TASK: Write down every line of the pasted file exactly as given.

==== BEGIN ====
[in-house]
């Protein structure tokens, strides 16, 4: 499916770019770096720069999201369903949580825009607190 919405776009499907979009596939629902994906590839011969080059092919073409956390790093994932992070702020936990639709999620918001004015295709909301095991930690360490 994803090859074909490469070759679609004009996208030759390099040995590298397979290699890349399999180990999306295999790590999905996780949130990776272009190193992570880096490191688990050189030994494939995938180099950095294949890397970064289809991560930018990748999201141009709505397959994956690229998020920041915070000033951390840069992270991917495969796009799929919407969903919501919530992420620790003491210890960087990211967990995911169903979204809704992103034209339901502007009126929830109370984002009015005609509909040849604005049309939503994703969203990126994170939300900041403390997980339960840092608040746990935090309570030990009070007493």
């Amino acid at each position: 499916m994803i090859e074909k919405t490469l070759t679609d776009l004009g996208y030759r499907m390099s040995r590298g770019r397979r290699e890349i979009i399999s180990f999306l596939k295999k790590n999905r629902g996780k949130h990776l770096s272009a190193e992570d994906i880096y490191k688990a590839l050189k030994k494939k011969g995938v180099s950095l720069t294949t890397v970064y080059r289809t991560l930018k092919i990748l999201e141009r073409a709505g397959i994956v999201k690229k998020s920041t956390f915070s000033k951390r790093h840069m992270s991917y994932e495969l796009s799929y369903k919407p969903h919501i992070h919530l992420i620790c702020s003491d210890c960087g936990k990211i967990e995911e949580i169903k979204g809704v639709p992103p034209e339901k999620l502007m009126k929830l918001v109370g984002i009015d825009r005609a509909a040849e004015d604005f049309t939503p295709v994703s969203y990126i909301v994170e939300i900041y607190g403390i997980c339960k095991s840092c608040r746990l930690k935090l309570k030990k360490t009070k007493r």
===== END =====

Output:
[in-house]
């Protein structure tokens, strides 16, 4: 499916770019770096720069999201369903949580825009607190 919405776009499907979009596939629902994906590839011969080059092919073409956390790093994932992070702020936990639709999620918001004015295709909301095991930690360490 994803090859074909490469070759679609004009996208030759390099040995590298397979290699890349399999180990999306295999790590999905996780949130990776272009190193992570880096490191688990050189030994494939995938180099950095294949890397970064289809991560930018990748999201141009709505397959994956690229998020920041915070000033951390840069992270991917495969796009799929919407969903919501919530992420620790003491210890960087990211967990995911169903979204809704992103034209339901502007009126929830109370984002009015005609509909040849604005049309939503994703969203990126994170939300900041403390997980339960840092608040746990935090309570030990009070007493």
């Amino acid at each position: 499916m994803i090859e074909k919405t490469l070759t679609d776009l004009g996208y030759r499907m390099s040995r590298g770019r397979r290699e890349i979009i399999s180990f999306l596939k295999k790590n999905r629902g996780k949130h990776l770096s272009a190193e992570d994906i880096y490191k688990a590839l050189k030994k494939k011969g995938v180099s950095l720069t294949t890397v970064y080059r289809t991560l930018k092919i990748l999201e141009r073409a709505g397959i994956v999201k690229k998020s920041t956390f915070s000033k951390r790093h840069m992270s991917y994932e495969l796009s799929y369903k919407p969903h919501i992070h919530l992420i620790c702020s003491d210890c960087g936990k990211i967990e995911e949580i169903k979204g809704v639709p992103p034209e339901k999620l502007m009126k929830l918001v109370g984002i009015d825009r005609a509909a040849e004015d604005f049309t939503p295709v994703s969203y990126i909301v994170e939300i900041y607190g403390i997980c339960k095991s840092c608040r746990l930690k935090l309570k030990k360490t009070k007493r």